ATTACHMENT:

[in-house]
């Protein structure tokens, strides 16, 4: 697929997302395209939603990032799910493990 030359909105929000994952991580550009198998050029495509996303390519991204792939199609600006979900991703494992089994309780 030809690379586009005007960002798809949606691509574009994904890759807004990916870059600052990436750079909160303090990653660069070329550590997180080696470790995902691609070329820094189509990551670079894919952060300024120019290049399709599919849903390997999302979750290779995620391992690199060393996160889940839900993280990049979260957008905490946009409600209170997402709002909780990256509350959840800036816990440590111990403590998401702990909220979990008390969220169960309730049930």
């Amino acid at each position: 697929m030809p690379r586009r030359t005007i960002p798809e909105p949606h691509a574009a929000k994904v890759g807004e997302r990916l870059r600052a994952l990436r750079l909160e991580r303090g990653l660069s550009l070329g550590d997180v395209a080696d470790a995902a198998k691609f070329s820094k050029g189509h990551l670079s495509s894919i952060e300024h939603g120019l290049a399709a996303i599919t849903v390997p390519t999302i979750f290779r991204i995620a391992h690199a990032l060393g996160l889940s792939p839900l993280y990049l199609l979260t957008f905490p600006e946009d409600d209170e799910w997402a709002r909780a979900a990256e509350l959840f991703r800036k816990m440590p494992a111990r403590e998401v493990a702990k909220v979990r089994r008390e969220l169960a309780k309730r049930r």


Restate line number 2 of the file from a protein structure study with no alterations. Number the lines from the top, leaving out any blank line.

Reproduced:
């Protein structure tokens, strides 16, 4: 697929997302395209939603990032799910493990 030359909105929000994952991580550009198998050029495509996303390519991204792939199609600006979900991703494992089994309780 030809690379586009005007960002798809949606691509574009994904890759807004990916870059600052990436750079909160303090990653660069070329550590997180080696470790995902691609070329820094189509990551670079894919952060300024120019290049399709599919849903390997999302979750290779995620391992690199060393996160889940839900993280990049979260957008905490946009409600209170997402709002909780990256509350959840800036816990440590111990403590998401702990909220979990008390969220169960309730049930």